Comfort The Afflicted
Week 2 | Spiritual Work of Mercy
“Blessed be . . . the God of all comfort, who comforts us in all our affliction, so that we may be able to comfort those who are in any affliction, with the comfort with which we ourselves are comforted by God.” (2 Corinthians 1:4)
Affliction comes in many forms. We don’t wear our heartache as visible, outward wounds, but we all know how much pain is out there. In the midst of a sin-saturated world, people need to know that they matter, that their pain matters, that they are seen. It’s been said that suffering that feels senseless is the hardest to bear. When that is compounded by a feeling that the pain must be carried alone, despair can quickly set in. But what a difference the presence of a comforter can make. We can’t answer all the questions about the suffering, but we can say, “I see it. And most important, I see you. I won’t let this pain swallow you or overwhelm you.”
This is the call to the body of Christ. We are to surround one another, to press into one another’s pain, to offer the gift of our presence. Sometimes sitting silently alongside someone is the best gift we can give. Sometimes it’s making a meal. Sometimes advice is truly helpful. The important thing is that we show up. That we slow down enough to notice the pain in someone’s eyes. That we ask questions, and then wait for the answers. There is no Christmas present under the tree that will have the kind of life-changing impact that the gift of our comforting presence offers.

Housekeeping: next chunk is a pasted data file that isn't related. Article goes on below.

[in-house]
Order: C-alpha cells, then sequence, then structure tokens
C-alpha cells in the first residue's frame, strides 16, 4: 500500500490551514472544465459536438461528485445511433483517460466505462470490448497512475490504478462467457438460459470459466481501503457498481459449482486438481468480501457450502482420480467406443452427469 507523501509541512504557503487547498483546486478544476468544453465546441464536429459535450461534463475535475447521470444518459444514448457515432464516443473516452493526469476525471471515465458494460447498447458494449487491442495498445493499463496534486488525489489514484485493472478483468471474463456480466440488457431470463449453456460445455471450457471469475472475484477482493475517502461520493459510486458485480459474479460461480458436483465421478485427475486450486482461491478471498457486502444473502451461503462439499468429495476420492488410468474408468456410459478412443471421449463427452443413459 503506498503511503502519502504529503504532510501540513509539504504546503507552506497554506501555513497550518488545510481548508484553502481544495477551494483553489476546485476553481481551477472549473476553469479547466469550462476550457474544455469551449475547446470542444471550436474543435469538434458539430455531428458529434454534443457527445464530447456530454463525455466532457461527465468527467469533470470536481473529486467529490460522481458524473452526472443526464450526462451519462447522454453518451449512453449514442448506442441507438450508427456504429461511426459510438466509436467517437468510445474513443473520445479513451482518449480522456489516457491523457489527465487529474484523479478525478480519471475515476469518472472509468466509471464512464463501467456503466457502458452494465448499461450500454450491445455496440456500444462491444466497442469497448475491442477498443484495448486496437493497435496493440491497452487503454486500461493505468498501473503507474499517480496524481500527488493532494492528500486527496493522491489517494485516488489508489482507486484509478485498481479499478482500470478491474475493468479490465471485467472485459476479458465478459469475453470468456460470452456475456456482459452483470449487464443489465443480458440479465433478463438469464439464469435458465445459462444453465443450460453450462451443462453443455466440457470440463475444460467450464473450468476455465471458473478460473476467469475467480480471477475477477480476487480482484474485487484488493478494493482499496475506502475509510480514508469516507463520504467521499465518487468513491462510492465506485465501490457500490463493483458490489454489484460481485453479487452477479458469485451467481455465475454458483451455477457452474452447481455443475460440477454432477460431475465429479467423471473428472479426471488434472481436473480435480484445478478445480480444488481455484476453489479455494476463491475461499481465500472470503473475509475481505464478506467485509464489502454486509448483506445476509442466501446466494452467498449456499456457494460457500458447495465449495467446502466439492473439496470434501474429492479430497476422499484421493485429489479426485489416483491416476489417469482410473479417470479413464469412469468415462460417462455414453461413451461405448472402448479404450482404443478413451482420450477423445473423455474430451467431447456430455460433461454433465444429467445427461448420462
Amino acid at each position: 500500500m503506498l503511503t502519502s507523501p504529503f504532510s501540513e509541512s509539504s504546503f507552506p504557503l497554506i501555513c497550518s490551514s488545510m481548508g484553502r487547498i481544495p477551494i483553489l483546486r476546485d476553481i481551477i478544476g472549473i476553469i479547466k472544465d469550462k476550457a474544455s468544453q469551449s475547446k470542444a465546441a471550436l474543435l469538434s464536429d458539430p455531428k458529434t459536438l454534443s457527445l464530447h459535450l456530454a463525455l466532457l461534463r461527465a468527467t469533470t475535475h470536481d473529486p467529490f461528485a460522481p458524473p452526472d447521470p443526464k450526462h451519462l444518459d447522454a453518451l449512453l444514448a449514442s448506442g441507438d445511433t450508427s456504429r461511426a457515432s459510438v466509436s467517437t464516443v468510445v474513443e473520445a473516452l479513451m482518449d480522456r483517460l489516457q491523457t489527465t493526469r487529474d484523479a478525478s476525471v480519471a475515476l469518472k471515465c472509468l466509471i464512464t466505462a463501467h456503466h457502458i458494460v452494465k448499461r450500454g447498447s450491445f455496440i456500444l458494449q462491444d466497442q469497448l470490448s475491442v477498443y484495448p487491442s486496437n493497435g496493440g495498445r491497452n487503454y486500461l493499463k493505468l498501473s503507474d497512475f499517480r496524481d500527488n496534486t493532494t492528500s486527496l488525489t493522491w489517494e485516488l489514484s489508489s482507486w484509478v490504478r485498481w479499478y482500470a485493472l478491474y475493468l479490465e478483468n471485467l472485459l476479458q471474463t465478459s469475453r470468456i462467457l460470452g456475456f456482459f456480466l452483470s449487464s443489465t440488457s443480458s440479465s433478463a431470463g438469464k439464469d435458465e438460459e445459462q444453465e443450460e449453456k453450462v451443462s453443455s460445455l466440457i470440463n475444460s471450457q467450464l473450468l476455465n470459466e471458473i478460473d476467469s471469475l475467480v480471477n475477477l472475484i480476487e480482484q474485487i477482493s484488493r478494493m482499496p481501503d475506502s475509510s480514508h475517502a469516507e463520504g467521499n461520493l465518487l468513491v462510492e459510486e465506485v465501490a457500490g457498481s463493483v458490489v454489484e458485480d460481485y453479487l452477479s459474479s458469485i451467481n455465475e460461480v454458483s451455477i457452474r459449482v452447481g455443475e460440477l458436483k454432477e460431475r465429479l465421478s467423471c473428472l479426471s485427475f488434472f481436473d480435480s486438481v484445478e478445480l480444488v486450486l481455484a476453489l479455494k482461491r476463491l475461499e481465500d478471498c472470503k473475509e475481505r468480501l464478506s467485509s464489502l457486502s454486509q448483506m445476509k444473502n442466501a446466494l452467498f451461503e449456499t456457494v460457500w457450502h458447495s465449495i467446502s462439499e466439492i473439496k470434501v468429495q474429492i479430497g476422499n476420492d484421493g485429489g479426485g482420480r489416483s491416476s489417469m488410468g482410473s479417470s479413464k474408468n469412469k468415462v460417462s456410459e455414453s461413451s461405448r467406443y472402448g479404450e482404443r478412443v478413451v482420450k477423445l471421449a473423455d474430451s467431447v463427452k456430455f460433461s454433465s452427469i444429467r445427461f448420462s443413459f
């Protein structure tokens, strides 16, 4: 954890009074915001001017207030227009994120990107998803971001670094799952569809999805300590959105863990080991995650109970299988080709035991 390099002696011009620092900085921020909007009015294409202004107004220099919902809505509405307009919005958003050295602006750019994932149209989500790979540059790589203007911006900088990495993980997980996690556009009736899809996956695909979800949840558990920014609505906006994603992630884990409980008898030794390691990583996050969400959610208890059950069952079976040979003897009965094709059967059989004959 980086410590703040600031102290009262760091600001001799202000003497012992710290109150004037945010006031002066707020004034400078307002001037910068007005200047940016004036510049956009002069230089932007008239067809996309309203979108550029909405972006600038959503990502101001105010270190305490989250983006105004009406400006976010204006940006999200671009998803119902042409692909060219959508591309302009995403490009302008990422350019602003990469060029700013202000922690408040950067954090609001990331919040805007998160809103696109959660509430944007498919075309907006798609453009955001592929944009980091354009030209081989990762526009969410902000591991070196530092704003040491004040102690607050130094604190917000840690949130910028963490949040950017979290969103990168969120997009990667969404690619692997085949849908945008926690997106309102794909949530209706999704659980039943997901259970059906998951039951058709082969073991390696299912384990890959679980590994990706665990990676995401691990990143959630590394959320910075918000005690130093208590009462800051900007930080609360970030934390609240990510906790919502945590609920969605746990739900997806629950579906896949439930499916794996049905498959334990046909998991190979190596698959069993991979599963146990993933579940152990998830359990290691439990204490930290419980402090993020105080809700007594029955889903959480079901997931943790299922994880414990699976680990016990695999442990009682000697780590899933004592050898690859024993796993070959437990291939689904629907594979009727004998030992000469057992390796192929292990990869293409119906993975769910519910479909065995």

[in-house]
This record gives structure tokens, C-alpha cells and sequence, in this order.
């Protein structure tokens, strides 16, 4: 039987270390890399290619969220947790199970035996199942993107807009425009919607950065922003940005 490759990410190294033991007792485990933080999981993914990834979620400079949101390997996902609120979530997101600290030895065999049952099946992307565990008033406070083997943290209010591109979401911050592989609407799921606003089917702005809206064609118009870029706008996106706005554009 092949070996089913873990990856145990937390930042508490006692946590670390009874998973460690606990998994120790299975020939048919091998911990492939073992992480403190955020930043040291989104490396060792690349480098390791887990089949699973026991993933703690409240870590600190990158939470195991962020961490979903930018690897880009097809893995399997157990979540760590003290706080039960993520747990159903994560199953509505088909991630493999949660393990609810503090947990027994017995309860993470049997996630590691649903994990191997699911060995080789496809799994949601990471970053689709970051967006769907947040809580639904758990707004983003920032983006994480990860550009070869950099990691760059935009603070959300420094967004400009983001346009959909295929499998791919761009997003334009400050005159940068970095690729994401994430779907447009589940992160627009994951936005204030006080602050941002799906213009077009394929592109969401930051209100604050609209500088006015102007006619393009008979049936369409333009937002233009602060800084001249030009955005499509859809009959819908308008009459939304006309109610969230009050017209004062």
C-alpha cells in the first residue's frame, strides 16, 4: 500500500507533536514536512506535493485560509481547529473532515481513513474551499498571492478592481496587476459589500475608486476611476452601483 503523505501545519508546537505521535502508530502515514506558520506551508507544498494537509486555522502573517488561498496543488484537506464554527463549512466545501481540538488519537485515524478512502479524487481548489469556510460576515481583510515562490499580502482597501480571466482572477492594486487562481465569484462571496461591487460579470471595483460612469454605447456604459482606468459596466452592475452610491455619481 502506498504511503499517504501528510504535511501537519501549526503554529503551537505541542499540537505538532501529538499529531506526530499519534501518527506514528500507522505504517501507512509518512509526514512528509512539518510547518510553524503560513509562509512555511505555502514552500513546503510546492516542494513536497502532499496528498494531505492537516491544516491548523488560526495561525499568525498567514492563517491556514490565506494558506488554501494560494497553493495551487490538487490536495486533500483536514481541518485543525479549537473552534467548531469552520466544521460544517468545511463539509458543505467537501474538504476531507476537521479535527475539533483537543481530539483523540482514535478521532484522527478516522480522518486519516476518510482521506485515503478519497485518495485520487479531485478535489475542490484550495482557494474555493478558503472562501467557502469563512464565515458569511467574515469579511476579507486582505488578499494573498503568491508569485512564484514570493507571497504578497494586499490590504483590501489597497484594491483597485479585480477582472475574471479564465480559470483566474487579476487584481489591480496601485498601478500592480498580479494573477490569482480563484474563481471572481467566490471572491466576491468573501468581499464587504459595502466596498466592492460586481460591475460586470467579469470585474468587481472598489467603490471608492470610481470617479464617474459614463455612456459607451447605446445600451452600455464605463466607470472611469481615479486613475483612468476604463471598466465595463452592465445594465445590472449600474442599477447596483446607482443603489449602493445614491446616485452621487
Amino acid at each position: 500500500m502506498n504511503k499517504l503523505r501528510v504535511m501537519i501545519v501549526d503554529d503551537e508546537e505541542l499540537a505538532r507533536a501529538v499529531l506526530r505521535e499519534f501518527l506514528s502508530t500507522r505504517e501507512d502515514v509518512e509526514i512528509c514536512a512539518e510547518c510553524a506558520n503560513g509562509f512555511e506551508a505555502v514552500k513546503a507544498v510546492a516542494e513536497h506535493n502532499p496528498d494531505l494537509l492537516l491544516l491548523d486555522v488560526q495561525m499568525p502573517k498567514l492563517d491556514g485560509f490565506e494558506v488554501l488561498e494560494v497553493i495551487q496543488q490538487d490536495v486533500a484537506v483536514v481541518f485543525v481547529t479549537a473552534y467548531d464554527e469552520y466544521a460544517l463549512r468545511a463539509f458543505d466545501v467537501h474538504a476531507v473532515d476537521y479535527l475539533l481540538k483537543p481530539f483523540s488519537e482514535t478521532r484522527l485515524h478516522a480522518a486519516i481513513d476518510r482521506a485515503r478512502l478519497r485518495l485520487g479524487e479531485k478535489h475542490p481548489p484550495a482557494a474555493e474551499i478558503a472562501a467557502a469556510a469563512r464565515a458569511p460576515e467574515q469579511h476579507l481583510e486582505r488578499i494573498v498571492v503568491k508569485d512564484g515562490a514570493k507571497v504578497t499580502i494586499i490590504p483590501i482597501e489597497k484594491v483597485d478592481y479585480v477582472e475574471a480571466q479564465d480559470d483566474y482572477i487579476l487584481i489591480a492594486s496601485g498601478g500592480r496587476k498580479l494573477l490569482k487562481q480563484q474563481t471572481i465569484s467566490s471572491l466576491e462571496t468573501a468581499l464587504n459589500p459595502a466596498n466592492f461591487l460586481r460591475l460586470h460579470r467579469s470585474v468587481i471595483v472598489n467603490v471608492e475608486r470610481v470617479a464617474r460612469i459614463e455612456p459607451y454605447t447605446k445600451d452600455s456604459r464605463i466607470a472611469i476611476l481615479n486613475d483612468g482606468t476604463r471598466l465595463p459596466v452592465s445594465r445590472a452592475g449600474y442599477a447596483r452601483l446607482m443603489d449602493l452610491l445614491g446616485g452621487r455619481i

Excerpt taken from Chapter 8 of Beautiful Mercy. Get your free copy of the book (just pay shipping).
Everybody is going through something. Sometimes they need a hug. Sometimes they just need someone to listen. Sometimes they need a shoulder to cry on. Will you be that friend?
Take the time to ask someone this week, “How are you?” Then simply listen.
Lord, open our eyes to see the invisible wounds people carry. Help us to look through grace-healed eyes that search deeper, that pause, that step closer when an aching heart is near.